U.S. Economic Indicators
Throughout this site there are many discussions of economic indicators. This post is the latest in a series of posts indicating facets of U.S. economic weakness or a notably low growth rate.
The level and trend of economic growth is especially notable at this time. As seen in various measures and near-term projections, the U.S. economy had undergone an outsized level of economic contraction in 2020. However, most people believe (and virtually all prominent economic forecasts indicate) that this historic level of contraction will have proven ephemeral in nature; i.e. an economic expansion will continue.
As seen in the January 2022 Wall Street Journal Economic Forecast Survey the consensus (average estimate) among various economists is for 3.30% GDP growth in 2022, 2.42% GDP growth in 2023, and 2.22% GDP growth in 2024.
Charts Indicating U.S. Economic Weakness
Below are a small sampling of charts that depict weak growth or contraction, and a brief comment for each:
The Yield Curve
Many people believe that the Yield Curve is a leading economic indicator for the United States economy.
On March 1, 2010, I wrote a post on the issue, titled “The Yield Curve As A Leading Economic Indicator.”
While I continue to have the stated reservations regarding the “Yield Curve” as an indicator, I do believe that it should be monitored.
The U.S. Yield Curve (one proxy seen below) while positive, is (all things considered) relatively low when viewed from a long-term perspective. Below is the spread between the 10-Year Treasury Constant Maturity and the 2-Year Treasury Constant Maturity from June 1976 through the March 9, 2022 value, showing a value of .23% [10-Year Treasury Yield (FRED DGS10) of 1.86% as of March 8, 2-Year Treasury Yield (FRED DGS2) of 1.63% as of March 8]:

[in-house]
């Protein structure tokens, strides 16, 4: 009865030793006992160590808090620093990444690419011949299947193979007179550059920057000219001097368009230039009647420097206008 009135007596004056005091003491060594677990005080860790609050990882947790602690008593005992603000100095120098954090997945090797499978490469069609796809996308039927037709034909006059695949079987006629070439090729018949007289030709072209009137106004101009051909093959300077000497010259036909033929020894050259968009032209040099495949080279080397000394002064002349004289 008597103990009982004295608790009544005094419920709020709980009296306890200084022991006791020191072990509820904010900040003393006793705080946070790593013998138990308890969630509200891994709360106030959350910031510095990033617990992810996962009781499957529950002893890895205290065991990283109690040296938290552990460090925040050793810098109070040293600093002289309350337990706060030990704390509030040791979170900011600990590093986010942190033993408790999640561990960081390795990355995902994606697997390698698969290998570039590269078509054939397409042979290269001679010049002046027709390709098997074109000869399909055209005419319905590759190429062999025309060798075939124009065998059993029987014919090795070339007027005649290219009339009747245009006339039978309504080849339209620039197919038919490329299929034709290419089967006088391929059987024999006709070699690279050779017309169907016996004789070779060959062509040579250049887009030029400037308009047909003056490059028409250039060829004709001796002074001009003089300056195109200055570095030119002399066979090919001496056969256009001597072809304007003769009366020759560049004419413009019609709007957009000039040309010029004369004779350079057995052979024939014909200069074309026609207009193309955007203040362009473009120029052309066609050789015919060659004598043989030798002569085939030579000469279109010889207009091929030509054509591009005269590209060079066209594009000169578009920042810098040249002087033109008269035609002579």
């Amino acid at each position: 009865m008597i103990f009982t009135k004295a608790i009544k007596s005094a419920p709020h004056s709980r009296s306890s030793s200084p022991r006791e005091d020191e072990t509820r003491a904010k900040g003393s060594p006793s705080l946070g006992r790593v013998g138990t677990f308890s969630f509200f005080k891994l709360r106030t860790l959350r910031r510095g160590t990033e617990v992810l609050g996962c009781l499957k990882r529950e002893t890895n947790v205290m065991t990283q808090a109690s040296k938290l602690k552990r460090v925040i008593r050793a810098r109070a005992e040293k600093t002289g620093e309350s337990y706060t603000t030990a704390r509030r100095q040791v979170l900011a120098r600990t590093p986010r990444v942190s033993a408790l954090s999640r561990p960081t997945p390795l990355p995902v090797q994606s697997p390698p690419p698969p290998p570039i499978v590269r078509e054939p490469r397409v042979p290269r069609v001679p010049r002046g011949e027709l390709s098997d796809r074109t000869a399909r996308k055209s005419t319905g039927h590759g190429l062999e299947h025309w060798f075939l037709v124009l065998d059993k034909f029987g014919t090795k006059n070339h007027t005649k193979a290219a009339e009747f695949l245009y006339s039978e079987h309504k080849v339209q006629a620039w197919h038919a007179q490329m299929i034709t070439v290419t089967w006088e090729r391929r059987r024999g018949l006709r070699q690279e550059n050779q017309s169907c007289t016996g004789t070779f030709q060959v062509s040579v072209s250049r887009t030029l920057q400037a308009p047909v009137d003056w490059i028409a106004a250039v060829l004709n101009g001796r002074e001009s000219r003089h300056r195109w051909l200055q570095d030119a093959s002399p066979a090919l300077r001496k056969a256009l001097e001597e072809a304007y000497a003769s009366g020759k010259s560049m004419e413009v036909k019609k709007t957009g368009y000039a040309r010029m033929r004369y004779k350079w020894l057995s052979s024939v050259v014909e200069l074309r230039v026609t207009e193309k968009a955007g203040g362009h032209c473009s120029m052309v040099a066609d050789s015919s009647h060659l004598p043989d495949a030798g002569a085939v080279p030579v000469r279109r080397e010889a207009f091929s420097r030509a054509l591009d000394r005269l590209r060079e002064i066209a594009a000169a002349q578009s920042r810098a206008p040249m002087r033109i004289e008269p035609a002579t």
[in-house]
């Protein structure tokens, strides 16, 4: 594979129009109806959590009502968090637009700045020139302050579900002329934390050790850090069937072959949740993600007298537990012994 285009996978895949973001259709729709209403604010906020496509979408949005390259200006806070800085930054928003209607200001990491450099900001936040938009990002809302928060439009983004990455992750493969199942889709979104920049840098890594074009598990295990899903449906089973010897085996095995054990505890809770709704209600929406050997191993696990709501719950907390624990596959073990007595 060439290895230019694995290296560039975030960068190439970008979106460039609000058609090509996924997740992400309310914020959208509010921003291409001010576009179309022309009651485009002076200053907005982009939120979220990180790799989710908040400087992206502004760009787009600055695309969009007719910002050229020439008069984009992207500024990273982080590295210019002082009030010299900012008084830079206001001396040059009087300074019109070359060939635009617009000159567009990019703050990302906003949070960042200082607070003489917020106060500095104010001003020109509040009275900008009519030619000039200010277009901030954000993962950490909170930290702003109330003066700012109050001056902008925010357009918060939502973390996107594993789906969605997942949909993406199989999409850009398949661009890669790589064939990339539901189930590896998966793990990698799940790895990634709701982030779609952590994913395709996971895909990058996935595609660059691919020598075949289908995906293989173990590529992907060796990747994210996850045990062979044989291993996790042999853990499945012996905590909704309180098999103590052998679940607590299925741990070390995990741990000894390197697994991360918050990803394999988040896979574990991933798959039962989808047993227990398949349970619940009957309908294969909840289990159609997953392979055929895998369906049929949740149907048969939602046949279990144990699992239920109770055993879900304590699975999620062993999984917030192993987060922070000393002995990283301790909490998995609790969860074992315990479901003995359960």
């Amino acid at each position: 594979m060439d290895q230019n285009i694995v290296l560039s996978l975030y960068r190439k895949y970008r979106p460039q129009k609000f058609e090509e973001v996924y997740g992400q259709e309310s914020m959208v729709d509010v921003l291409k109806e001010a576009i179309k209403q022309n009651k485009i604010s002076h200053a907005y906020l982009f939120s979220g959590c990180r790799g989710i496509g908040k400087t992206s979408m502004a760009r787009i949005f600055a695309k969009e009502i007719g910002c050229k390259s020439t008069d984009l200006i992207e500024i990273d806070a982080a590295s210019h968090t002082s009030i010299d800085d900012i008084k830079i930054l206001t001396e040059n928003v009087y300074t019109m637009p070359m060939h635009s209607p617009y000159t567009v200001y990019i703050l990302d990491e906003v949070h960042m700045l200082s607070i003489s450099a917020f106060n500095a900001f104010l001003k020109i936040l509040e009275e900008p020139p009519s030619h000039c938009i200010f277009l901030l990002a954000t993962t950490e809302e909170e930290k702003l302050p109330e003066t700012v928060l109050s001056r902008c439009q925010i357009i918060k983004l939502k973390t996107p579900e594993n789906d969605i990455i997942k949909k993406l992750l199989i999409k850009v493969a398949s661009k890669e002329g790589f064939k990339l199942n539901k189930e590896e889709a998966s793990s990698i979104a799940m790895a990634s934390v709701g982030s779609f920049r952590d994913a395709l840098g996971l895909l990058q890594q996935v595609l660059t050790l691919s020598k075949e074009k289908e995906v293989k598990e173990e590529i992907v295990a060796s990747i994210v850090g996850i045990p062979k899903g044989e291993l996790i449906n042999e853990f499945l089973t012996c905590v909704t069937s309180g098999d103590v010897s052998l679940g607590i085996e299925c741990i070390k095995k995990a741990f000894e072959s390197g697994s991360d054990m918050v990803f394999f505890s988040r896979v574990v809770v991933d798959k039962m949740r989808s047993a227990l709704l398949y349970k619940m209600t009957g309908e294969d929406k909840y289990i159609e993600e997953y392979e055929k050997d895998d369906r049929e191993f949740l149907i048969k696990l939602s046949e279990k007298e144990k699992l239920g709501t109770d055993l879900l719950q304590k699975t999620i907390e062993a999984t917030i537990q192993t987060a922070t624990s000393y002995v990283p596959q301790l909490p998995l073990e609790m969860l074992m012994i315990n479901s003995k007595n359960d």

source: Federal Reserve Bank of St. Louis, 10-Year Treasury Constant Maturity Minus 2-Year Treasury Constant Maturity [T10Y2Y], retrieved from FRED, Federal Reserve Bank of St. Louis; accessed March 10, 2022: https://fred.stlouisfed.org/series/T10Y2Y
Real Disposable Personal Income (DSPIC96)
“Real Disposable Personal Income” (DSPIC96) has been volatile since 2020, and ongoing high inflation is presenting a hurdle to its continued growth. Shown below is this measure with last value of $15,309.60 through January, last updated February 25, 2022:
Below is this measure displayed on a “Percent Change” (from prior month) basis with last value of -.5%:
Below is this measure displayed on a “Percent Change From Year Ago” basis with value -9.9%:
source: U.S. Bureau of Economic Analysis, Real Disposable Personal Income [DSPIC96], retrieved from FRED, Federal Reserve Bank of St. Louis; accessed March 9, 2022: https://fred.stlouisfed.org/series/DSPIC96
Truck Tonnage (TRUCKD11)
“Truck Tonnage” (TRUCKD11) has yet to reach its pre-pandemic peak. Shown below is this measure with last value of 115.7 through January, last updated March 9, 2022:
Below is this measure displayed on a “Percent Change From Year Ago” basis with value 1.0%:
source: U.S. Bureau of Transportation Statistics, Truck Tonnage Index [TRUCKD11], retrieved from FRED, Federal Reserve Bank of St. Louis; accessed March 10, 2022: https://fred.stlouisfed.org/series/TRUCKD11
Rail Freight Carloads (RAILFRTCARLOADSD11)
“Rail Freight Carloads” continues to show a generally downward progression from a longer-term perspective. Shown below is a chart with data through January 2022 (last value of 994,676), last updated March 9, 2022:
Here is the same measure on a “Percent Change From Year Ago” basis, with value -2.8%:
source: U.S. Bureau of Transportation Statistics, Rail Freight Carloads [RAILFRTCARLOADSD11], retrieved from FRED, Federal Reserve Bank of St. Louis; accessed March 10, 2022: https://fred.stlouisfed.org/series/RAILFRTCARLOADSD11
As mentioned previously, many other indicators discussed on this site indicate slow economic growth or economic contraction, if not outright (gravely) problematical economic conditions.
The Special Note summarizes my overall thoughts about our economic situation
SPX at 4259.52 as this post is written